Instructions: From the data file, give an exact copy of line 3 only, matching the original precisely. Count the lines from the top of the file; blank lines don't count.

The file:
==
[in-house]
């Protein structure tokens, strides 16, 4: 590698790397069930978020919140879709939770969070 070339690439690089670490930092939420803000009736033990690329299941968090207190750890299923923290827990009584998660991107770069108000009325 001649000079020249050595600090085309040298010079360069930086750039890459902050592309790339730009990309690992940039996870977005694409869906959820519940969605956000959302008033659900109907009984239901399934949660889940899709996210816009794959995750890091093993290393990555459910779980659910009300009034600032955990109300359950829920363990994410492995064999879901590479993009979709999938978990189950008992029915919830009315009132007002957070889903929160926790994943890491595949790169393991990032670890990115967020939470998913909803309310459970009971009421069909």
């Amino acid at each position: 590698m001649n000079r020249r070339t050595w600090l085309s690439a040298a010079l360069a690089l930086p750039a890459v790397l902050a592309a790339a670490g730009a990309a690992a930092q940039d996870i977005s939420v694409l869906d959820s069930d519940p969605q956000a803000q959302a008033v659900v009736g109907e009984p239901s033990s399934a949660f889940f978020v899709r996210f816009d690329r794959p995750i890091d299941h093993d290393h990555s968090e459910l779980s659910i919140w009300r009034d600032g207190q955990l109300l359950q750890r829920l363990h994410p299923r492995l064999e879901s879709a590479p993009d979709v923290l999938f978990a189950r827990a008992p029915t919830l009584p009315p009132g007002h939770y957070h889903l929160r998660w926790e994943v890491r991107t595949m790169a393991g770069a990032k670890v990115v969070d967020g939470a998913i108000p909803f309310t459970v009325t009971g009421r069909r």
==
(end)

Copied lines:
């Amino acid at each position: 590698m001649n000079r020249r070339t050595w600090l085309s690439a040298a010079l360069a690089l930086p750039a890459v790397l902050a592309a790339a670490g730009a990309a690992a930092q940039d996870i977005s939420v694409l869906d959820s069930d519940p969605q956000a803000q959302a008033v659900v009736g109907e009984p239901s033990s399934a949660f889940f978020v899709r996210f816009d690329r794959p995750i890091d299941h093993d290393h990555s968090e459910l779980s659910i919140w009300r009034d600032g207190q955990l109300l359950q750890r829920l363990h994410p299923r492995l064999e879901s879709a590479p993009d979709v923290l999938f978990a189950r827990a008992p029915t919830l009584p009315p009132g007002h939770y957070h889903l929160r998660w926790e994943v890491r991107t595949m790169a393991g770069a990032k670890v990115v969070d967020g939470a998913i108000p909803f309310t459970v009325t009971g009421r069909r």